Most people living with a substance use disorder have everyday responsibilities that they must manage while in recovery. When you can’t put your entire life on hold, intensive outpatient treatment (IOP) can help you receive the care you need without completely disrupting your work and family life. Intensive outpatient programs typically involve 10-12 hours of therapy each week. Often, you’ll visit a treatment facility around four days a week to engage in individual and group therapy focused on skill development, psychoeducation, refusal training to help you handle peer pressure to drink or use, and relapse prevention.

Traditional Outpatient Treatment

For the best chance at long-term recovery after inpatient treatment, those with substance use disorder must continue to receive ongoing support, education, and counseling through an outpatient treatment program. Unlike IOP treatment, traditional outpatient programs may only require you to attend one or two sessions a week. During outpatient therapy, you will also be encouraged to take part in recovery groups such as Narcotics Anonymous and Alcoholics Anonymous so that you can build a support system outside the treatment you’ve been receiving.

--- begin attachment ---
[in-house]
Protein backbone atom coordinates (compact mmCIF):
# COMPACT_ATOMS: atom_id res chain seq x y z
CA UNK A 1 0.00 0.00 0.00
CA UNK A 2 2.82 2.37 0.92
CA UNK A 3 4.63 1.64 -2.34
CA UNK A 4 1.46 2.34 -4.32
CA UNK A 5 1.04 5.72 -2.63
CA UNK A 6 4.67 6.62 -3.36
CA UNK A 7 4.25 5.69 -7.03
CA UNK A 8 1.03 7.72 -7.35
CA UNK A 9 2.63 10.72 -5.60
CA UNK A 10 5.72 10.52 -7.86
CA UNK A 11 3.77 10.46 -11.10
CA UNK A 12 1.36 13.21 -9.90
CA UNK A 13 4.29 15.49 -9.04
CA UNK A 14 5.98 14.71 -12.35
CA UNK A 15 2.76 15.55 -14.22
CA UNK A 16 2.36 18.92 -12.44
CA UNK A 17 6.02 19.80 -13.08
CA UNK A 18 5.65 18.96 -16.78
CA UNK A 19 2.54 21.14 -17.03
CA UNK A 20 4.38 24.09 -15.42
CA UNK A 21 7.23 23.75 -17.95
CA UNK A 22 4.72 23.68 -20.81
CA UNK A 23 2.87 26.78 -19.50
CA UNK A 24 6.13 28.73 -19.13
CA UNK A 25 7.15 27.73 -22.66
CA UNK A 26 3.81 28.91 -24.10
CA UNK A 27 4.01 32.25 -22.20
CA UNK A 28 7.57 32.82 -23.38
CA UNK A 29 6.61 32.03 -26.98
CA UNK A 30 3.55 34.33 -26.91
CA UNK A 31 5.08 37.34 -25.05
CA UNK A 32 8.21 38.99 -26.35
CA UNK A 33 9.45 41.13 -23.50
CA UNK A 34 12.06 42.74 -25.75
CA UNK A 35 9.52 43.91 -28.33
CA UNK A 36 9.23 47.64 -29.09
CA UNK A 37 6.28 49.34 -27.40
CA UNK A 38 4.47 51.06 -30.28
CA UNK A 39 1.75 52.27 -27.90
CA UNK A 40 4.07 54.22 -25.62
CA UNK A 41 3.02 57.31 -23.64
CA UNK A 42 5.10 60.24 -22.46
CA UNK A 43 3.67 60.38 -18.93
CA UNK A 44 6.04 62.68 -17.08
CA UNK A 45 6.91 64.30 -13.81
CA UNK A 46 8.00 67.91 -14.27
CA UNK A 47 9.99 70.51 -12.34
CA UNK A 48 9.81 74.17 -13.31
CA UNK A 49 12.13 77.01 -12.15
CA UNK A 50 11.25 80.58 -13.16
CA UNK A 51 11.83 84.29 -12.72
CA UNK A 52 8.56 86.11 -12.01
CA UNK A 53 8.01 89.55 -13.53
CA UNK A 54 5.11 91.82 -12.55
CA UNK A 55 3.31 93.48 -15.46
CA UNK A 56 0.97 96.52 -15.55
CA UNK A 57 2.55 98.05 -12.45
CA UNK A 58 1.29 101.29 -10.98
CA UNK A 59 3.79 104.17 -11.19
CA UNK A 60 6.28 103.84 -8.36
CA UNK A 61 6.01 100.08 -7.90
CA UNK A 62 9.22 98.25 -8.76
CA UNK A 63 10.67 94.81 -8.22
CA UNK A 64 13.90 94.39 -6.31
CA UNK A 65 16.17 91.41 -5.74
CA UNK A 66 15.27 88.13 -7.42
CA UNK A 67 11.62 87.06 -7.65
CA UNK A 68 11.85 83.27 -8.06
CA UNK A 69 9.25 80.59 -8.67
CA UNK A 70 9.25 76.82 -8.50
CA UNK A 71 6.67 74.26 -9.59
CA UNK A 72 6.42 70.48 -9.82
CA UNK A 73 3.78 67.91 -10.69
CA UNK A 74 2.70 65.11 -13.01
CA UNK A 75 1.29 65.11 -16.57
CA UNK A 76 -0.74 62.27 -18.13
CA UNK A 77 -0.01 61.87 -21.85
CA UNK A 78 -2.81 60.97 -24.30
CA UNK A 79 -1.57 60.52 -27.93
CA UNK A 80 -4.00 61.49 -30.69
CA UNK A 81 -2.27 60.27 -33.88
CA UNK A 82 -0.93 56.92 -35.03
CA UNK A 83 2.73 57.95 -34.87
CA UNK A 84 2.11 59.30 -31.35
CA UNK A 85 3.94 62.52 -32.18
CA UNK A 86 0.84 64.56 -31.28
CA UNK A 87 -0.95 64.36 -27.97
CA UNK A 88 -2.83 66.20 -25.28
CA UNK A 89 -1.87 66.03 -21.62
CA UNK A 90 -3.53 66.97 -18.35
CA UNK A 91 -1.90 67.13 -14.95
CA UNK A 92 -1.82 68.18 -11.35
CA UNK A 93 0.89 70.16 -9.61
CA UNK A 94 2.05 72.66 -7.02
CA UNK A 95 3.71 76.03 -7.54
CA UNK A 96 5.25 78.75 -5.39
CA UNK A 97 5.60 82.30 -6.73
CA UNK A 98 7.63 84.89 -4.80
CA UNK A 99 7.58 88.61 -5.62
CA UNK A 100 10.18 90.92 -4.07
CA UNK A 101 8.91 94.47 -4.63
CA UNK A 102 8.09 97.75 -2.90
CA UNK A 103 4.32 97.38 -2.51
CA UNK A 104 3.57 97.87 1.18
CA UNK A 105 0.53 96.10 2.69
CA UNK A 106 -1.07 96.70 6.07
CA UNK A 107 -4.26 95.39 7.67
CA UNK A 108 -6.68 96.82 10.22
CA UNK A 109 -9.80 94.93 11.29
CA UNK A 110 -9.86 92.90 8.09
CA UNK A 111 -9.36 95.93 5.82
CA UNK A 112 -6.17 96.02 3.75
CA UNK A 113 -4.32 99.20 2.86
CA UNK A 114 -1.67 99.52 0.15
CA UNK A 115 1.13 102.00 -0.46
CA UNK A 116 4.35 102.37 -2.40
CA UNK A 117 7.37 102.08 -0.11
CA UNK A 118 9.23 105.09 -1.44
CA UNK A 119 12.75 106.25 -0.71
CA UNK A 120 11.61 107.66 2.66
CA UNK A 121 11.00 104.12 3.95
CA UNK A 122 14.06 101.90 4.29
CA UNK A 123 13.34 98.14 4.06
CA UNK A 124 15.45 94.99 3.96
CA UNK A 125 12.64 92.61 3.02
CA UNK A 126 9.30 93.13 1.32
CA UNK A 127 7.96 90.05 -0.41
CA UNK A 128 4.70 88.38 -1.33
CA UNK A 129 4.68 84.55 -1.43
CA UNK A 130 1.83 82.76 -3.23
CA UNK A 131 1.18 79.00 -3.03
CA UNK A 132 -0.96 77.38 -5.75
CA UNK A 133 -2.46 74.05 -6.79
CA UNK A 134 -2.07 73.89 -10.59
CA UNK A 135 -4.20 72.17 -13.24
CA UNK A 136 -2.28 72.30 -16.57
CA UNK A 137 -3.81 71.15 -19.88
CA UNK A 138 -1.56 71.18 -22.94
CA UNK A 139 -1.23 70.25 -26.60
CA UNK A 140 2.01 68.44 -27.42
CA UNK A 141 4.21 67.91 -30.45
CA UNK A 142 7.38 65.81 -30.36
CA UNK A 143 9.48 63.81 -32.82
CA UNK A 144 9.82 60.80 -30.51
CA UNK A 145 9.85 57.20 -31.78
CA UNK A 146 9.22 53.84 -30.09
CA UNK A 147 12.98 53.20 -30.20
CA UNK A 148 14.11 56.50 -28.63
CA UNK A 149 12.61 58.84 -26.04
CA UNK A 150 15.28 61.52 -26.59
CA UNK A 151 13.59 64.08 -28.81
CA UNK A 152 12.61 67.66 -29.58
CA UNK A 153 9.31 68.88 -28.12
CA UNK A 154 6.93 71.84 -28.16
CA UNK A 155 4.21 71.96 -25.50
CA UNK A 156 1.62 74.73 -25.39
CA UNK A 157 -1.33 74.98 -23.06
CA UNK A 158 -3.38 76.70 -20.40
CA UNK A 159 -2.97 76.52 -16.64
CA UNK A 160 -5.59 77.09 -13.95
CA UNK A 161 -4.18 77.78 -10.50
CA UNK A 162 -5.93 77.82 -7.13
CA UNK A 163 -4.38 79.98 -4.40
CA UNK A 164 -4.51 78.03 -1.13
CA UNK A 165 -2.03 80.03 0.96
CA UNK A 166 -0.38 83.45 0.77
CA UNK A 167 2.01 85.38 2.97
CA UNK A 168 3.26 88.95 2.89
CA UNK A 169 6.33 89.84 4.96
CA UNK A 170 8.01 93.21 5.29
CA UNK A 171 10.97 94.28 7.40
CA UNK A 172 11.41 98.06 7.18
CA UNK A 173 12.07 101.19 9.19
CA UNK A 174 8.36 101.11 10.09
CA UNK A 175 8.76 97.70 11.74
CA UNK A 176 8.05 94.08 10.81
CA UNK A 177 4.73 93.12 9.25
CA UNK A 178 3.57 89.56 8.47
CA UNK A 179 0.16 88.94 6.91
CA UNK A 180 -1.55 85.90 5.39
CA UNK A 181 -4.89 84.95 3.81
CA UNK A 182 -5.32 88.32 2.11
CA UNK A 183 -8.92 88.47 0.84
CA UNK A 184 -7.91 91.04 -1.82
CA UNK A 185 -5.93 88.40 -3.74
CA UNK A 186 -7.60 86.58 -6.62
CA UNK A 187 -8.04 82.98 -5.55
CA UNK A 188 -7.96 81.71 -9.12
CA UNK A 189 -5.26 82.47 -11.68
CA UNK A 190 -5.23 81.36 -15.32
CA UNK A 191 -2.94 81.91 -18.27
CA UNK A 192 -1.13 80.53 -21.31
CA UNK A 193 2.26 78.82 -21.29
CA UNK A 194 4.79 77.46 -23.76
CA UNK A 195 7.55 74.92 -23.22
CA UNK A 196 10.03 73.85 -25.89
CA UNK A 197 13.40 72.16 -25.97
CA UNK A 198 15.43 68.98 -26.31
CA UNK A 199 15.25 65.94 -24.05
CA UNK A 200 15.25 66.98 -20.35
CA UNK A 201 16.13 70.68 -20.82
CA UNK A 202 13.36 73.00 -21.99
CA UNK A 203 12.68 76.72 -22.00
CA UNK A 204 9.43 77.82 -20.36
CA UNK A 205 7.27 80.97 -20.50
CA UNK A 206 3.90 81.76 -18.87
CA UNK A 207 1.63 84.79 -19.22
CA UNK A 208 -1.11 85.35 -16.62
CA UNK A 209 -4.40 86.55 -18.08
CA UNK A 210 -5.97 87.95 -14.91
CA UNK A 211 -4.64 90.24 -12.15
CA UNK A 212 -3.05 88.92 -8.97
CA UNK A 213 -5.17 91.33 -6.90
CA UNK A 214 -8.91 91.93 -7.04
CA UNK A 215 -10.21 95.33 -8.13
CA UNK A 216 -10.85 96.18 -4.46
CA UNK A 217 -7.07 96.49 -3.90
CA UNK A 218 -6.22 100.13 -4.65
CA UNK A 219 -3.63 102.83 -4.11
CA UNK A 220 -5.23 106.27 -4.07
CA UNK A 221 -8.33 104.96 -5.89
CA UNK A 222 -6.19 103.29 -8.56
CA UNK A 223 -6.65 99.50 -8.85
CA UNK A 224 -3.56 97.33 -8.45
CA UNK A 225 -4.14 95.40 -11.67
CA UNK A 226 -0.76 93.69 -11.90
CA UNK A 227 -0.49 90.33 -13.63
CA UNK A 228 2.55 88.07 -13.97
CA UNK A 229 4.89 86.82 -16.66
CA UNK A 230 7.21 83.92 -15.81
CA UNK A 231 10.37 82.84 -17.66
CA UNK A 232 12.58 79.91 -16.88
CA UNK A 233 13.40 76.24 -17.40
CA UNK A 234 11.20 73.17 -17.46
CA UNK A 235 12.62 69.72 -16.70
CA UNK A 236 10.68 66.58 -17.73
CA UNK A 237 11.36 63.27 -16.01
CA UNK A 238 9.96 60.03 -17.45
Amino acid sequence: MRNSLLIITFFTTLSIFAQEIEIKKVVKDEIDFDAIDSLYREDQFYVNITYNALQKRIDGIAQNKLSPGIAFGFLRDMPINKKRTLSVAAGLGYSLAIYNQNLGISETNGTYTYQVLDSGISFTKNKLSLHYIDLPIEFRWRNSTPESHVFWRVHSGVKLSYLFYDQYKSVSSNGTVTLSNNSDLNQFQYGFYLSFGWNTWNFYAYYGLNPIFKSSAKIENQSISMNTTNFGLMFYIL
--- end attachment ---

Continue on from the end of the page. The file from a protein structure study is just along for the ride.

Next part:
Letting Go

Part of the recovery process is knowing what needs to be allowed to leave your life. You may have friends who simply can’t function unless they’re using. Turning away from them for a time while you build your new community is a choice you must make for yourself.

You may also find that some loved ones simply have to go on the back burner. For example, many people currently struggling with addiction grew up in a house with a lot of addiction. You may have a parent or a sibling that simply can’t handle the choices you’re making or what you’re going through right now, and that is OK. You don’t have to stop interacting with them forever, but if they can’t embrace the help you’re seeking and the life you’re working to build, then it’s time to put some distance between you.

Finally, look for ways to learn new things. For example, you may find a friend in group who can help you to learn a new craft. Addictive substances strengthen the brain paths that lead you to the next fix or drink. It helps to practice thinking in new ways, whether that’s learning a new dance step, an advanced yoga move, or a new crochet stitch.

Learning new processes helps us get our brains unstuck, which is wonderful for lowering your stress level and seeing life as a series of large, wonderful events broken up by manageable problems. The sooner you can take pleasure in new projects and pathways, the sooner you will own your future. That means getting through detox, digging into counseling, rebuilding your physical health, and learning how to connect with your tribe both in and out of rehab.

If you’re struggling with addiction to alcohol or drugs, don’t wait to reach out for help. Contact the team at First City Recovery Center for more information about available services.